US Pharm. 2022;47(10):HS-14-HS-16.
In August 2022, the Institute for Safe Medication Practices (ISMP) released guidelines for safe medication use in perioperative and procedural settings (www.ismp.org/resources/guidelines-safe-medication-use-perioperative-and-procedural-settings). These guidelines were funded by the FDA and were based on the national results from the ISMP Medication Safety Self-Assessment for Perioperative Settings, a review of the literature, data from the ISMP National Medication Error Reporting Program, onsite clinical observations by ISMP, consensus feedback from a national perioperative summit, and public comments. The result was 71 best practice statements intended to enhance medication safety in the perioperative and procedural settings.
While these guidelines address recommendations in 10 domains (including patient information; drug information; communication of drug orders and other drug information; drug labeling, packaging, and nomenclature; drug standardization, storage, and distribution; environmental factors, workflow, and staffing patterns; staff competency and education; patient education; quality processes; and risk management), the focus of this article will be on medication delivery device acquisition, use, and monitoring, and the role that smart infusion pumps (SIPs) play in enhancing medication safety in perioperative and procedural settings.
Minimizing Human Error
The potential for human error is minimized through SIP technology. The guidelines call for the implementation of SIPs with an engaged dose error–reduction system (DERS). ISMP defines DERS as “the integral computer software in SIPs intended to aid in the prevention of infusion programming-related errors and (to) warn users of potential over- or under-delivery of a medication or fluid by checking programmed doses/rates against facility-configurable preset limits specific to a medication/fluid and to a clinical application and/or location.” SIPs/DERS should be utilized for the administration of continuous, intermittent, secondary, and regional anesthesia infusions as well as for patient-controlled analgesia. SIP/DERS technology should be employed for the administration of IV hydrating solutions to help reduce the risk of complications secondary to fluid overload or underhydration.
Organizations should set a goal of >95% compliance for their practitioners to utilize SIPs/DERS for the administration of all infusions. This goal should also apply to epidural and nerve-block infusions. Libraries for anesthesia-related medications and fluids should be developed and maintained along with tailored DER limits. Upper and lower hard limits should be identified for specific populations, such as adults, pediatric patients, or neonatal patients for drug doses, concentrations, infusion rates, and loading doses or bolus doses administered via the SIPs. Safe dosage ranges that consider patient-related factors such as age, opioid status, and/or organ function should be established for perioperative IV push doses and/or infusions of high-alert medications such as opioids, midazolam, heparin, insulin, vasopressors, and neuromuscular blocking agents, local anesthetics for peripheral nerve blocks, neuraxial anesthesia and/or epidural injections/infusions, and antibiotics.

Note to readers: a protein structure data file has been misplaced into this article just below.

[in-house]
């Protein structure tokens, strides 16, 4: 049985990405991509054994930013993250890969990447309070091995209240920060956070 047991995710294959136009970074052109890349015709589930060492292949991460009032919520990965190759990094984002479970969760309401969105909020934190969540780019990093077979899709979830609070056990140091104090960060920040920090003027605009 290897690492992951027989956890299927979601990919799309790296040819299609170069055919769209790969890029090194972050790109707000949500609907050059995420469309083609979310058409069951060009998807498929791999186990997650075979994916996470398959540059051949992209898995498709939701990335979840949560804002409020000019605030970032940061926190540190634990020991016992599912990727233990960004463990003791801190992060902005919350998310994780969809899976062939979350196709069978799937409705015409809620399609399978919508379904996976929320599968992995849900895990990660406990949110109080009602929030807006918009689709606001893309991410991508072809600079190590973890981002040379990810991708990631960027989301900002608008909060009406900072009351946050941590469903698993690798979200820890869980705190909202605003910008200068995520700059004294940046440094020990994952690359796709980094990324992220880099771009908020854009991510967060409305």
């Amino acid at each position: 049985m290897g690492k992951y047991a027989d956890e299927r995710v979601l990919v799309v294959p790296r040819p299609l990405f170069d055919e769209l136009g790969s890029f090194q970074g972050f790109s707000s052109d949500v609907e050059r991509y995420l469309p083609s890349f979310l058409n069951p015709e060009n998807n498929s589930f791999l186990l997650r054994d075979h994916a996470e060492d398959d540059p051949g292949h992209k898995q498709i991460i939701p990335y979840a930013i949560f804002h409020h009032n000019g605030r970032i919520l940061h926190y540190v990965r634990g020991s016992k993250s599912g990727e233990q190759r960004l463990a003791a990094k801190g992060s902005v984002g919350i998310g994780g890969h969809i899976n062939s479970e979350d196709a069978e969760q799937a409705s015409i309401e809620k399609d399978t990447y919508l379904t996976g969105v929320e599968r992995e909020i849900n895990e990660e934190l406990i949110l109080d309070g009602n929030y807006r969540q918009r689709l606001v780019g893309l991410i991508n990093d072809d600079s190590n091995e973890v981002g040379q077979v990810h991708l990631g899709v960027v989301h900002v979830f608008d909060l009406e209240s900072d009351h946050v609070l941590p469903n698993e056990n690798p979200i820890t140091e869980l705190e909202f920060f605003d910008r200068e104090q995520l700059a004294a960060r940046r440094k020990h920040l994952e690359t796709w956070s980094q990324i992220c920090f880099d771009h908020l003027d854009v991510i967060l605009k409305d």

Further, only a limited number of standard drug and solution concentrations of high-alert medications, hydration solutions, regional and neuraxial anesthesia, peripheral nerve blocks, parenteral medications used during eye surgery, irrigation solutions and flushes, cardioplegic solutions, and medications administered via elastomeric pumps should be available in the perioperative setting. Unlike SIPs, elastomeric pumps contain a stretchable medication reservoir ball that uses pressure from the balloon to deliver medication at a steady rate.
Electronic Health Record Interoperability
A goal should be to work towards bidirectional SIP electronic health record interoperability in all pre-, intra-, and postoperative and procedural settings such that there is autoprogramming and autodocumentation of SIP-derived data. When appropriate, loud, activated clinical alarms should be employed in the perioperative setting based on data review, but clinically nonactionable alerts should be minimized.
SIPs should also have separate hard limits for bolus or loading doses so that these doses are not able to be administered via continuous infusion if the rate of infusion is increased and/or the settings are changed to the basic infusion mode.
The Pharmacist’s Role
Pharmacists should advocate for the adoption of medication-related technology and safety resources such as SIPs and DERs in the intraoperative setting, ambulatory surgery centers, and ambulatory settings. They should also be an integral part of the interdisciplinary team driving decision-making regarding the development of DERs and drug libraries, assisting with training on the use of SIPs, developing policies about the use of SIPs, and assisting in the evaluation of medication errors or adverse events related to the use of SIPs as well as in the analysis of data from SIPs such as compliance rates, percentage of overridden alerts, and percentage of alerts resulting in reprogramming. These guidelines can assist pharmacists in these efforts.
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